Jasmine Joshua on new musicals, the Lioness Quartet and nontraditional casting

Illustration by Tom DesLongchamp

Jasmine Joshua was already busy as an actor, writer and producer when they founded Reboot Theatre Company, dedicated to rethinking shows through nontraditional casting, in 2014.

What show(s) are you working on this fall?
I’m honored to have been selected as a writer in the 5th Avenue Theatre’s First Draft program, so I’ll be working on a new musical with an all-female and trans team, which I’m over-the-moon, pee-your-pants excited about! I’m also putting together an event for Reboot Theatre Company that will tease our spring show and serve as a test kitchen for future productions.

Your weirdest survival job:
I was one of those marketing people who stood at the front of Universal Studios Hollywood collecting census data. I’d hold up little laminated cards and ask stuff like, “Can you tell me which one of these would best represent your annual household income?”

Seattle show you will remember forever:
The Williams Project’s Orpheus Descending in the black box behind the Intiman Theatre in 2014. The actors played three or four characters of different genders and types and the audience was completely transfixed. It reminded me why I love theater as an art form. Eight months later, I produced Reboot Theatre’s inaugural show, the nation’s first fully produced all-female 1776.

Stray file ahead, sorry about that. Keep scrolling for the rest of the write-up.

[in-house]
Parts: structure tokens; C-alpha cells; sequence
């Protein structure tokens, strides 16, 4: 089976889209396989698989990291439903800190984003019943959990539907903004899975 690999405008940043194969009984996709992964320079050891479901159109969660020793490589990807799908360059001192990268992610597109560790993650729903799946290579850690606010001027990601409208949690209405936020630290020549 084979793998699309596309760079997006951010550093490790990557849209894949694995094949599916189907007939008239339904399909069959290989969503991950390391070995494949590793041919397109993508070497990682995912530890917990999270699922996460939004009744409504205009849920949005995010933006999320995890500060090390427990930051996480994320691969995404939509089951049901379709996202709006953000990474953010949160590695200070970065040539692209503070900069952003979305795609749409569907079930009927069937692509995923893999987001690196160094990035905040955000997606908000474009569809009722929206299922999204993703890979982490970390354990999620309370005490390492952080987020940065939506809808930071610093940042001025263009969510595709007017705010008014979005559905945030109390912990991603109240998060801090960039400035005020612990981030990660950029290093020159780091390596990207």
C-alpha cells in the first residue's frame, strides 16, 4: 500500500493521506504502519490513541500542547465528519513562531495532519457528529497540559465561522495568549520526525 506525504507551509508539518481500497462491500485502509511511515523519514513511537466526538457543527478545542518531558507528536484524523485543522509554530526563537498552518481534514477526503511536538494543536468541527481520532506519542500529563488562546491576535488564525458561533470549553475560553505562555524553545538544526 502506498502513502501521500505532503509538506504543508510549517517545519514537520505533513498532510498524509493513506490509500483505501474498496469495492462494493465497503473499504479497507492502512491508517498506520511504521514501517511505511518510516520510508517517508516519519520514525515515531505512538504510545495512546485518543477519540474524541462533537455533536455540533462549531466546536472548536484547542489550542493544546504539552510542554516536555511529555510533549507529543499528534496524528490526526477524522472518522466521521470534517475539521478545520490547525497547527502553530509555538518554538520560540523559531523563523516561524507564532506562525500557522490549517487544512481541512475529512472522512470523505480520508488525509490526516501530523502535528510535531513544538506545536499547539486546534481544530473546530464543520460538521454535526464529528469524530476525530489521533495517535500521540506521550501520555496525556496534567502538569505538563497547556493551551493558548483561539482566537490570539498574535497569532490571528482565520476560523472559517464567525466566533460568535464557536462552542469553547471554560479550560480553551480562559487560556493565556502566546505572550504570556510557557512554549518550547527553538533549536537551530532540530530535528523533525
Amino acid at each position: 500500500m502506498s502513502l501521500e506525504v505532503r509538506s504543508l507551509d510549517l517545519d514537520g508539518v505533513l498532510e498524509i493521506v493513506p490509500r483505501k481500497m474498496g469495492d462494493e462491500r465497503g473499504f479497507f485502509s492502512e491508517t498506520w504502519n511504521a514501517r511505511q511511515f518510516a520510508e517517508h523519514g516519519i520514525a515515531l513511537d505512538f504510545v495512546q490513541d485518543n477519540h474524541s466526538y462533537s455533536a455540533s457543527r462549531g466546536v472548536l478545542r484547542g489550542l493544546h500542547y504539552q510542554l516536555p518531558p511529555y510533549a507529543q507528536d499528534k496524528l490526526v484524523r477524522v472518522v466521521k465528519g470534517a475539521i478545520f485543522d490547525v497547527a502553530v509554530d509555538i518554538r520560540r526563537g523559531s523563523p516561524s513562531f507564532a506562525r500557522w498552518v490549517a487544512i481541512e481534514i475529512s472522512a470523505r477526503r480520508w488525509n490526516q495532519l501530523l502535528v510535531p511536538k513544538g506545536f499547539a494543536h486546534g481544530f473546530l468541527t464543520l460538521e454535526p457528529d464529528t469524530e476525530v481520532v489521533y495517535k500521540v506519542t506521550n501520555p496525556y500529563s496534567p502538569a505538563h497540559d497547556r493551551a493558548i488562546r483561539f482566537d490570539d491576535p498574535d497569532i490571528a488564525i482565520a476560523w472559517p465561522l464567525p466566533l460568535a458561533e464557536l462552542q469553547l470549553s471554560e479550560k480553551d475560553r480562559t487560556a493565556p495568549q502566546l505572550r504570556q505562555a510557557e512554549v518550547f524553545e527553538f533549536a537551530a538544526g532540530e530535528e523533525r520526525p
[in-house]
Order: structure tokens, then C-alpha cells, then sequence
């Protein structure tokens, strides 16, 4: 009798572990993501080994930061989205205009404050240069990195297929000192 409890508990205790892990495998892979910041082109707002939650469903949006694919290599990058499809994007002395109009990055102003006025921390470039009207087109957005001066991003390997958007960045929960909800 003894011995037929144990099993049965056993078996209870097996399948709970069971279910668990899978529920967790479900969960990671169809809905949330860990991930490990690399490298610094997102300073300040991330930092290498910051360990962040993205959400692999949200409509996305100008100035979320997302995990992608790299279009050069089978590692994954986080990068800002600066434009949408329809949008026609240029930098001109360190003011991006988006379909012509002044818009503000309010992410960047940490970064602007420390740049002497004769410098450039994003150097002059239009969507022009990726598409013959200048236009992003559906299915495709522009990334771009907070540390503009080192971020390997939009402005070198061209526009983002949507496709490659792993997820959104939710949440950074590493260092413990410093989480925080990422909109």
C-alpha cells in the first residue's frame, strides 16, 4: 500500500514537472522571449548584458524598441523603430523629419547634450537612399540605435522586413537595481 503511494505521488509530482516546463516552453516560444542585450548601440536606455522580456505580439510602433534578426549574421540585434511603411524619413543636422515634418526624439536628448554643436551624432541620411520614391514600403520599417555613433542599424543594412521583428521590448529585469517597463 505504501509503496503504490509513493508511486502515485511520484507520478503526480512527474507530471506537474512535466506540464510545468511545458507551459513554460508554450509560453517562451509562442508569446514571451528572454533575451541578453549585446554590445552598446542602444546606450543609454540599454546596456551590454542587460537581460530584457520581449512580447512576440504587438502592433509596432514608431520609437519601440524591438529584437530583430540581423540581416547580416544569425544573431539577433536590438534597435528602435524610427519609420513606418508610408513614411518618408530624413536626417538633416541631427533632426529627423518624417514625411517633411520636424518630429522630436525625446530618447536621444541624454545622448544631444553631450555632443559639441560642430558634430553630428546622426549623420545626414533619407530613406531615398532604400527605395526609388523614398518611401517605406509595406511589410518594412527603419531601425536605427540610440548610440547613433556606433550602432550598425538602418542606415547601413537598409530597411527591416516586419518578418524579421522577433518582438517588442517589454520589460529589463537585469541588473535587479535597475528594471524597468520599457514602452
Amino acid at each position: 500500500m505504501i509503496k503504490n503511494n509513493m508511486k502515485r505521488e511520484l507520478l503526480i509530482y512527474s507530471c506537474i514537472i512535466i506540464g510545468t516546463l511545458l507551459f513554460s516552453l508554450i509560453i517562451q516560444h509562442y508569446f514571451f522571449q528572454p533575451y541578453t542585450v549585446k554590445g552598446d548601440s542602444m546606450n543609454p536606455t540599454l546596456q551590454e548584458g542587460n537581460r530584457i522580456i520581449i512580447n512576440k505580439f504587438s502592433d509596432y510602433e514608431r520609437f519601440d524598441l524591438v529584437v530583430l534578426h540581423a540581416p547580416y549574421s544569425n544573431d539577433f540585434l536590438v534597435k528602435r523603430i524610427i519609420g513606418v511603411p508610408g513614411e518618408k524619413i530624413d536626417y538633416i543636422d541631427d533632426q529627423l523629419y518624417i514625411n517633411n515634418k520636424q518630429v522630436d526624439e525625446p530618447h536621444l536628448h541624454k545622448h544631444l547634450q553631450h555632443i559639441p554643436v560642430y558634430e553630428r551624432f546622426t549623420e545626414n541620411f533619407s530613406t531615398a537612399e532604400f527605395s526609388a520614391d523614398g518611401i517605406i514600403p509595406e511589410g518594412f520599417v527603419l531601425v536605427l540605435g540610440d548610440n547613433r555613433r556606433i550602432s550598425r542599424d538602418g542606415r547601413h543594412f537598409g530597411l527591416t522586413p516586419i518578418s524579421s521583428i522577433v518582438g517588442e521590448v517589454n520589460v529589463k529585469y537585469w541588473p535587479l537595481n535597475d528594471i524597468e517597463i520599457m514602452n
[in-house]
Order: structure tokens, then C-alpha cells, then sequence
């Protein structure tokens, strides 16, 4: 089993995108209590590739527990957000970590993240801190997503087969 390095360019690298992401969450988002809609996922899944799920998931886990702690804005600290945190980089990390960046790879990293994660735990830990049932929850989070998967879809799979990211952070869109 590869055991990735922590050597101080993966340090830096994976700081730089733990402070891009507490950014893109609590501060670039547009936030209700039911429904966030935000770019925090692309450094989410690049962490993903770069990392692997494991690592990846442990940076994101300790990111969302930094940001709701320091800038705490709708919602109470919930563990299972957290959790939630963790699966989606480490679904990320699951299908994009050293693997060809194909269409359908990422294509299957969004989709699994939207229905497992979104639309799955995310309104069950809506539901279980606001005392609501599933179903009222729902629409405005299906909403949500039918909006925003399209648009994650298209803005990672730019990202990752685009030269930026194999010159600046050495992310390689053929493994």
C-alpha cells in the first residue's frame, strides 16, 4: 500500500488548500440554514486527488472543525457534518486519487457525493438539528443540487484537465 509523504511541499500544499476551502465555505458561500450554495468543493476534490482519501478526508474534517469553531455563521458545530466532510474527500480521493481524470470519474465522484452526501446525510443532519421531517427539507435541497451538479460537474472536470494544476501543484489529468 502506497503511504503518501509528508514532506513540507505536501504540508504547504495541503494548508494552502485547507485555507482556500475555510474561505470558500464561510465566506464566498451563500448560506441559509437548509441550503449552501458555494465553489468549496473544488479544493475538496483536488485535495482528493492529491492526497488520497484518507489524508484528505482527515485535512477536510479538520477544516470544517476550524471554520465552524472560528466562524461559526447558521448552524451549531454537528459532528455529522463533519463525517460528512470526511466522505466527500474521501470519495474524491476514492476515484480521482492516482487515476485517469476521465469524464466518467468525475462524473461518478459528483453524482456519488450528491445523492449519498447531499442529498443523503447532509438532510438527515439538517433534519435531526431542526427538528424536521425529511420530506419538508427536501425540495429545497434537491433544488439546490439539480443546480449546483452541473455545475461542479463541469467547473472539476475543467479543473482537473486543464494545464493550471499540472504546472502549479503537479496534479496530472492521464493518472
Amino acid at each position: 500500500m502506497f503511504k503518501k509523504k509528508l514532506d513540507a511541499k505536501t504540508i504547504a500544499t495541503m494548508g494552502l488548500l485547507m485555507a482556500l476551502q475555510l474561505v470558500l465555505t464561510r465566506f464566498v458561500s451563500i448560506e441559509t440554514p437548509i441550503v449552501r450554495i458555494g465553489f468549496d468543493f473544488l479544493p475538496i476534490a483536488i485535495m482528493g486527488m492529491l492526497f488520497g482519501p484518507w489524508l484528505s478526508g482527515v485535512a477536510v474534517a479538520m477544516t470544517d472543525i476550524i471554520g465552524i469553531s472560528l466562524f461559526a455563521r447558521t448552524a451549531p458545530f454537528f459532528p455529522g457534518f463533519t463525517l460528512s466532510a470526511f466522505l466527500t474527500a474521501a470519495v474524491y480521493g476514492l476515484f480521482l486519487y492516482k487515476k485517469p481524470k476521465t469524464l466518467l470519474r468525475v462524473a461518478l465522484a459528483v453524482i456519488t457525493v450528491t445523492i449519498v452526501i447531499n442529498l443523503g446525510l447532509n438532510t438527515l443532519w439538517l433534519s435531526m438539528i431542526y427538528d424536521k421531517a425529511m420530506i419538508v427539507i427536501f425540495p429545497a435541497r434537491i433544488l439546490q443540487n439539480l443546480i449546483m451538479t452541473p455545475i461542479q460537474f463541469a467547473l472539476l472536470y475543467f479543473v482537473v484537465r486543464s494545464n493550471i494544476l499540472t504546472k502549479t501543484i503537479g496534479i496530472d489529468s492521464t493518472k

I would give anything to work with:
Ryan Purcell, artistic director of the Williams Project, for the reasons stated above, and also directors Desdemona Chiang and Valerie Curtis-Newton. Also Lin-Manuel Miranda, but, I know,
get in line, right?

Biggest non-theatre inspiration:
I devoured the works of Terry Pratchett, Tamora Pierce and Brian Jacques. Pierce wrote the Lioness quartet, and the character Alanna the Lioness really hit a chord with me. She was a girl who wanted to be a knight and disguised herself as a boy so she could train. It was one of the first examples of genderbending that wasn’t written as a joke and it was formative for me.